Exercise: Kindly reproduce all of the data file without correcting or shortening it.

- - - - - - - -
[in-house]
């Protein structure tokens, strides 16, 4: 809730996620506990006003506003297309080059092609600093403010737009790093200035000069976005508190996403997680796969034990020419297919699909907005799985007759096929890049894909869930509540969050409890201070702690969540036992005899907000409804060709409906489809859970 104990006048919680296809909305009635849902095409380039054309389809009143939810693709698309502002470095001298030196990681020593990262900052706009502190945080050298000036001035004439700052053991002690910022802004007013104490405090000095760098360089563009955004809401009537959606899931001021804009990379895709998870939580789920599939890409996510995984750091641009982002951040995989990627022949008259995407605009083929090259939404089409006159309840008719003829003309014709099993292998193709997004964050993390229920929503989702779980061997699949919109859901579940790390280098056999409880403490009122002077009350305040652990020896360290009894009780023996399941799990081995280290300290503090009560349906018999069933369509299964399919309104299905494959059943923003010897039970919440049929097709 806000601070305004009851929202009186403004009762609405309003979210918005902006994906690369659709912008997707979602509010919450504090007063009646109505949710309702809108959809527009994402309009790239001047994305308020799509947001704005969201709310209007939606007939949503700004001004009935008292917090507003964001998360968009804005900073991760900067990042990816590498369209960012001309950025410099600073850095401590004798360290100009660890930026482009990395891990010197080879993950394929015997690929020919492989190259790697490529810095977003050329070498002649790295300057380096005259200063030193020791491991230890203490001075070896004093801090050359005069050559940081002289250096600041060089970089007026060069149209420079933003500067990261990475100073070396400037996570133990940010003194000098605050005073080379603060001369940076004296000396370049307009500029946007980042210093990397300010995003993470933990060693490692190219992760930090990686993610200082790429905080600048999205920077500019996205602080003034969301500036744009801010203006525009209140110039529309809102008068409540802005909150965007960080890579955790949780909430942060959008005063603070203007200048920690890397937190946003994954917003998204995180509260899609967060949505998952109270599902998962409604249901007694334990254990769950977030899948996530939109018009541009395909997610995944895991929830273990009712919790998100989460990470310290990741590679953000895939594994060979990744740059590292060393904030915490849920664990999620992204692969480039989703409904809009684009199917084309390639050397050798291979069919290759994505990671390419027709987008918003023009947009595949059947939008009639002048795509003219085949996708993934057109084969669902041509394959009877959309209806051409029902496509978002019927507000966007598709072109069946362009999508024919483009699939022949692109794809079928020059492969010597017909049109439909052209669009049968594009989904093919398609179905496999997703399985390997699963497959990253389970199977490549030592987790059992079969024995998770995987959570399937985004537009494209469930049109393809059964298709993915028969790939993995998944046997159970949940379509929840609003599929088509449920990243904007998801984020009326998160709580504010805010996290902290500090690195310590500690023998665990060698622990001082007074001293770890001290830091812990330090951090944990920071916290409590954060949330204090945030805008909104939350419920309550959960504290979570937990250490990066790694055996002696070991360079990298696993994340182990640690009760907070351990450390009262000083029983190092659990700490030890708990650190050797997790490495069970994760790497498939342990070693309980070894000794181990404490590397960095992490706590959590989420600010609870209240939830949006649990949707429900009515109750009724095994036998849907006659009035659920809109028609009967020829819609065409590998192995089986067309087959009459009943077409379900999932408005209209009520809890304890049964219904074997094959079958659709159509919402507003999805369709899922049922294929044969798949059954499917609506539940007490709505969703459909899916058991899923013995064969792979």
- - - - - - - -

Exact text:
[in-house]
């Protein structure tokens, strides 16, 4: 809730996620506990006003506003297309080059092609600093403010737009790093200035000069976005508190996403997680796969034990020419297919699909907005799985007759096929890049894909869930509540969050409890201070702690969540036992005899907000409804060709409906489809859970 104990006048919680296809909305009635849902095409380039054309389809009143939810693709698309502002470095001298030196990681020593990262900052706009502190945080050298000036001035004439700052053991002690910022802004007013104490405090000095760098360089563009955004809401009537959606899931001021804009990379895709998870939580789920599939890409996510995984750091641009982002951040995989990627022949008259995407605009083929090259939404089409006159309840008719003829003309014709099993292998193709997004964050993390229920929503989702779980061997699949919109859901579940790390280098056999409880403490009122002077009350305040652990020896360290009894009780023996399941799990081995280290300290503090009560349906018999069933369509299964399919309104299905494959059943923003010897039970919440049929097709 806000601070305004009851929202009186403004009762609405309003979210918005902006994906690369659709912008997707979602509010919450504090007063009646109505949710309702809108959809527009994402309009790239001047994305308020799509947001704005969201709310209007939606007939949503700004001004009935008292917090507003964001998360968009804005900073991760900067990042990816590498369209960012001309950025410099600073850095401590004798360290100009660890930026482009990395891990010197080879993950394929015997690929020919492989190259790697490529810095977003050329070498002649790295300057380096005259200063030193020791491991230890203490001075070896004093801090050359005069050559940081002289250096600041060089970089007026060069149209420079933003500067990261990475100073070396400037996570133990940010003194000098605050005073080379603060001369940076004296000396370049307009500029946007980042210093990397300010995003993470933990060693490692190219992760930090990686993610200082790429905080600048999205920077500019996205602080003034969301500036744009801010203006525009209140110039529309809102008068409540802005909150965007960080890579955790949780909430942060959008005063603070203007200048920690890397937190946003994954917003998204995180509260899609967060949505998952109270599902998962409604249901007694334990254990769950977030899948996530939109018009541009395909997610995944895991929830273990009712919790998100989460990470310290990741590679953000895939594994060979990744740059590292060393904030915490849920664990999620992204692969480039989703409904809009684009199917084309390639050397050798291979069919290759994505990671390419027709987008918003023009947009595949059947939008009639002048795509003219085949996708993934057109084969669902041509394959009877959309209806051409029902496509978002019927507000966007598709072109069946362009999508024919483009699939022949692109794809079928020059492969010597017909049109439909052209669009049968594009989904093919398609179905496999997703399985390997699963497959990253389970199977490549030592987790059992079969024995998770995987959570399937985004537009494209469930049109393809059964298709993915028969790939993995998944046997159970949940379509929840609003599929088509449920990243904007998801984020009326998160709580504010805010996290902290500090690195310590500690023998665990060698622990001082007074001293770890001290830091812990330090951090944990920071916290409590954060949330204090945030805008909104939350419920309550959960504290979570937990250490990066790694055996002696070991360079990298696993994340182990640690009760907070351990450390009262000083029983190092659990700490030890708990650190050797997790490495069970994760790497498939342990070693309980070894000794181990404490590397960095992490706590959590989420600010609870209240939830949006649990949707429900009515109750009724095994036998849907006659009035659920809109028609009967020829819609065409590998192995089986067309087959009459009943077409379900999932408005209209009520809890304890049964219904074997094959079958659709159509919402507003999805369709899922049922294929044969798949059954499917609506539940007490709505969703459909899916058991899923013995064969792979």